million healthy marriage and fatherhood project in Minnesota to be headed by
University of Minnesota psychologist William Doherty, PhD. The details of
these and other state projects are outlined in an April 2004 report by
senior analyst Theodora Ooms and colleagues at the Center for Law and Social
Policy called "Beyond Marriage Licenses: Efforts in States to Strengthen
Marriage and Two-Parent Families."
Oklahoma, with one of the nation's highest divorce rates, is home to one of
the biggest of these projects, the Oklahoma Marriage Initiative (OMI). Three
years ago OMI leaders asked University of Denver psychologists Howard
Markman, PhD, and Scott Stanley, PhD, to adapt their long-standing
Prevention and Relationship Enhancement Program, or PREP, for low-income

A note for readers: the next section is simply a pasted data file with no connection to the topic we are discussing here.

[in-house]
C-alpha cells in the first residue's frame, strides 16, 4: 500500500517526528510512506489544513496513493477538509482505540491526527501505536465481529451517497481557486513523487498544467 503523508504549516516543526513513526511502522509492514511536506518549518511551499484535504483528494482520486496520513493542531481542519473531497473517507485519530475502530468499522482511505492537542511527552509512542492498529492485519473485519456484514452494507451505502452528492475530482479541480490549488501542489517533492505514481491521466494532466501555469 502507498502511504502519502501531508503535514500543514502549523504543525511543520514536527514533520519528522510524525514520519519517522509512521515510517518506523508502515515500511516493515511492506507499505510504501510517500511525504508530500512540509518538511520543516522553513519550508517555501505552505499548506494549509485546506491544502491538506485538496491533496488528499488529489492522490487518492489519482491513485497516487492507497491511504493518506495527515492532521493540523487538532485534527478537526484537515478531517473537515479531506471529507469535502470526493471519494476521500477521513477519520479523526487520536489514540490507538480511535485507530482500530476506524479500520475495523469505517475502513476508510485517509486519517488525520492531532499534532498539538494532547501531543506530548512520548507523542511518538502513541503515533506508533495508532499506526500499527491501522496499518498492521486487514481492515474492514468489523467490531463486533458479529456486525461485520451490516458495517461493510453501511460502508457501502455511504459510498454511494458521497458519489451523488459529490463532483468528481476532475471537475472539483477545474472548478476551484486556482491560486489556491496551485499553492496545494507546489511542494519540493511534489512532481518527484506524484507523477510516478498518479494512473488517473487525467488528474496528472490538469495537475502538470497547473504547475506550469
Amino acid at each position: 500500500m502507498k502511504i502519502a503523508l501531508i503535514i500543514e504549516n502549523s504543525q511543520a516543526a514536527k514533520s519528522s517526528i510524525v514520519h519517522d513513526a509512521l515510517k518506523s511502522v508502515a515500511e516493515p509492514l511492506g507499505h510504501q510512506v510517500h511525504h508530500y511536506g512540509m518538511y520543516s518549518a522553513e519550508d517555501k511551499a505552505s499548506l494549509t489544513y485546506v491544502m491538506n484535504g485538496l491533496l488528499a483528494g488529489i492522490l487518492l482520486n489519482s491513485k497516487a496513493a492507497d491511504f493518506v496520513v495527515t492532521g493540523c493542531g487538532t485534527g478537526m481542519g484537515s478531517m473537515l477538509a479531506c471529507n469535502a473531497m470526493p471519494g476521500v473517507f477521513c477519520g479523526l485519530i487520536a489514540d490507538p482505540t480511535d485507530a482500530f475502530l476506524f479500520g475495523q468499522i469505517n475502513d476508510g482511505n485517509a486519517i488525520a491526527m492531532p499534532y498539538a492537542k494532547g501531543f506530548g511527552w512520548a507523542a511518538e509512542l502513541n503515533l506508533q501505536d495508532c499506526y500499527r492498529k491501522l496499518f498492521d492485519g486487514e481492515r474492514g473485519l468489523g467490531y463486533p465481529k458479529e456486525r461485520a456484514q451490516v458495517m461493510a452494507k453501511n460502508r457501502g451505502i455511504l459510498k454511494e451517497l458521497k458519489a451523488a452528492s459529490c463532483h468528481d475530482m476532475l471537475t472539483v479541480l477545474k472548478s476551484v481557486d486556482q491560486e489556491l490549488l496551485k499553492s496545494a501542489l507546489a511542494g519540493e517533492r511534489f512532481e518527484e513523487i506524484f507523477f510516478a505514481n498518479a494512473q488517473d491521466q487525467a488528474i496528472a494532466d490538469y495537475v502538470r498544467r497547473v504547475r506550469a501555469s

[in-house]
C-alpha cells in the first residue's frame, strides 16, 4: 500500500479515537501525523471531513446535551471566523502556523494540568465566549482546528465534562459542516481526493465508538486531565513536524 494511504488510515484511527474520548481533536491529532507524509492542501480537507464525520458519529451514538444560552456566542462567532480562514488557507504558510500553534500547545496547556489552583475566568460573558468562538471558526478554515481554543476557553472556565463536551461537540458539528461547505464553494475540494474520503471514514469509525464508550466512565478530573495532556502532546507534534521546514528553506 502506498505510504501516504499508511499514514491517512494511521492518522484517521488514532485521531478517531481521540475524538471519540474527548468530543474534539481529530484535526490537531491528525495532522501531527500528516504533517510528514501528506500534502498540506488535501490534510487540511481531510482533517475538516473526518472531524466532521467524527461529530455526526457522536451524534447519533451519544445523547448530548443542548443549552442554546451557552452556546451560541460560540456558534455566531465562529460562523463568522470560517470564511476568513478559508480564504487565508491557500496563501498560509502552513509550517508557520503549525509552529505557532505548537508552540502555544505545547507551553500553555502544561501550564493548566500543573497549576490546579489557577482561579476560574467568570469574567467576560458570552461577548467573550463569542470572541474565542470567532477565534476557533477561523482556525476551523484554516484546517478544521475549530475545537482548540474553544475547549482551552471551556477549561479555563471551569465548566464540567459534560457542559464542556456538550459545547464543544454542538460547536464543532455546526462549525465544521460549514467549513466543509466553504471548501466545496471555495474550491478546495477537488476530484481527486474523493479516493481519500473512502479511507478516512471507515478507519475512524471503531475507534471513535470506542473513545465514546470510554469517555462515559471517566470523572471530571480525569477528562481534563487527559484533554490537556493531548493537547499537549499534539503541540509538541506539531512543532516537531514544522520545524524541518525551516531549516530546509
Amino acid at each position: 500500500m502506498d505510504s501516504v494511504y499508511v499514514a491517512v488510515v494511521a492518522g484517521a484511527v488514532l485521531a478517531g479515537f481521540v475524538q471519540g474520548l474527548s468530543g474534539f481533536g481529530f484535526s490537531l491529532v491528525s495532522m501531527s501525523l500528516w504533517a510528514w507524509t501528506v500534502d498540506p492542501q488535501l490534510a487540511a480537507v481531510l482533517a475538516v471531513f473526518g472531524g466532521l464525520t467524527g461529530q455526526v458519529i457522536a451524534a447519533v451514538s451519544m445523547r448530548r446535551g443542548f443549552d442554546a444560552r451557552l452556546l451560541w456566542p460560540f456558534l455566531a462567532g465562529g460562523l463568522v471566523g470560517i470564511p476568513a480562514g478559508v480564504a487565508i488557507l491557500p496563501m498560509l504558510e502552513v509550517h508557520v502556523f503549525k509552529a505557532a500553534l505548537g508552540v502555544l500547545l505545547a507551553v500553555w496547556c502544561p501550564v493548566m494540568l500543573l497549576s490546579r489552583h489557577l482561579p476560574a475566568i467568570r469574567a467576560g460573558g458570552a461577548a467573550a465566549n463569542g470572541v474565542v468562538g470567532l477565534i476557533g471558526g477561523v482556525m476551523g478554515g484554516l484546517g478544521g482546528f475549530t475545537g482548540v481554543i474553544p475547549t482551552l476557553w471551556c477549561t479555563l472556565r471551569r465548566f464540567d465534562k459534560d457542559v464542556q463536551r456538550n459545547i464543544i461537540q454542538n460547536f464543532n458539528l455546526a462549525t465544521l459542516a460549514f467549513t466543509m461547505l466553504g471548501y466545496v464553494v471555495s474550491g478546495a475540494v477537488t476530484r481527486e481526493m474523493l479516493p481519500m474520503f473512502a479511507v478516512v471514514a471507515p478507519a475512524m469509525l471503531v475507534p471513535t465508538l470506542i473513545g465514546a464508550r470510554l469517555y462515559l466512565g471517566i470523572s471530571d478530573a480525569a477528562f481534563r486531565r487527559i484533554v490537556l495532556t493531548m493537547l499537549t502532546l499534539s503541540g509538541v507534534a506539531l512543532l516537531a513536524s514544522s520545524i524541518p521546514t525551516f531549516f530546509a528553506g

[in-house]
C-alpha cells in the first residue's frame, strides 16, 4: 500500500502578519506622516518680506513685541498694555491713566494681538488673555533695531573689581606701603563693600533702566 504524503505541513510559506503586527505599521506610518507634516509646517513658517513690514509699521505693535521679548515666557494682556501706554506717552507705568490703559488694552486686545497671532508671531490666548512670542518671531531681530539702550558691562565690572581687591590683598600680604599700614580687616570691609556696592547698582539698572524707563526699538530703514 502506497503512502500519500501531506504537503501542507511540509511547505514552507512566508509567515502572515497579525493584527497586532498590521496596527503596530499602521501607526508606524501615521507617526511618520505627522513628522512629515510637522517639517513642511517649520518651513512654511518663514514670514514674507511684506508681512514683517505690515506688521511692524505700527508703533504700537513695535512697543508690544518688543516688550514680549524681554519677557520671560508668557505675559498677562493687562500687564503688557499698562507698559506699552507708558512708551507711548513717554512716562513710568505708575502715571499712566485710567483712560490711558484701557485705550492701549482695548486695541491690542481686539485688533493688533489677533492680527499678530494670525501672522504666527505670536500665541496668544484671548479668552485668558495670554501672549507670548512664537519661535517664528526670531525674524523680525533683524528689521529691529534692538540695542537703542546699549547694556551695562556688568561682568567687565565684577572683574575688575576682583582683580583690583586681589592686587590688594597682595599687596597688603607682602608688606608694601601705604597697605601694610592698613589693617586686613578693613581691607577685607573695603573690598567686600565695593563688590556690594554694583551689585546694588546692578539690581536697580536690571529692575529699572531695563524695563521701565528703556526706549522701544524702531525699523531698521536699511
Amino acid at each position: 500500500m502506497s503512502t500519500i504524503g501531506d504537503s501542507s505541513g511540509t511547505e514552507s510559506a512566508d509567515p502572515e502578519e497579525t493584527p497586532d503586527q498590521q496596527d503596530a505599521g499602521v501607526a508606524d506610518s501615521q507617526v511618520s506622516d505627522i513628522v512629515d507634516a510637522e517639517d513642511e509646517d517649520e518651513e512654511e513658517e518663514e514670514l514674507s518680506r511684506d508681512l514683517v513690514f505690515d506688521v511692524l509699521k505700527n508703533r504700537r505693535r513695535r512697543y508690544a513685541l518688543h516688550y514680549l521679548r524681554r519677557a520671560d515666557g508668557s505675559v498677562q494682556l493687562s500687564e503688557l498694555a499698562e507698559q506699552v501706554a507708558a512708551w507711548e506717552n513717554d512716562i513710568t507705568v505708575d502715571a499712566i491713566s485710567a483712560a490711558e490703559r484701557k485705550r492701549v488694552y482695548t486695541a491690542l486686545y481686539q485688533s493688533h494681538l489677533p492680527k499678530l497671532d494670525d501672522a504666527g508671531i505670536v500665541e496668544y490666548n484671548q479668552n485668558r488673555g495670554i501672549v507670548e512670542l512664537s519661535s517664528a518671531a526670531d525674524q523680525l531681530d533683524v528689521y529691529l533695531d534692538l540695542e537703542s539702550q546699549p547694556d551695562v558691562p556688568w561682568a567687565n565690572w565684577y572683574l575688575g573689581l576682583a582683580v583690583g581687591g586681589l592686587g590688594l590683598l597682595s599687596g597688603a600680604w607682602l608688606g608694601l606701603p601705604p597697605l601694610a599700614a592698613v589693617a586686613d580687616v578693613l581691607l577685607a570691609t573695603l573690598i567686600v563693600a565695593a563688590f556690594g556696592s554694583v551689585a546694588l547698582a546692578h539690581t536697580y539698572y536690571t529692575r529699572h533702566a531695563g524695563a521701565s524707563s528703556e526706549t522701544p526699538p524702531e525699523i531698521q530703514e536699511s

couples and implement it statewide. Before it was chosen for this purpose,
PREP had been funded for 24 years by the National Institute of Mental Health
and implemented with middle-income couples in Oklahoma, other states and
A PREP hallmark has been to revise its form and content as data and contexts
change, and the Oklahoma project is an accelerated version of that process,
says Stanley, author with Markman and colleagues of "12 Hours to a Great
Marriage" (Wiley, 2004).
By the beginning of June, the team had trained 1,430 workshop leaders in 77
of Oklahoma's 78 counties to deliver revised forms of the curriculum, which
uses work by Gottman, Markman and Stanley, and others to teach participants
what can make or break a relationship by using skills such as "time out" and
problem-solving, and how to examine deeper relationship issues such as
expectations, commitment and core values. Adapting PREP for low-income
populations has been a huge undertaking, Stanley says. The team has been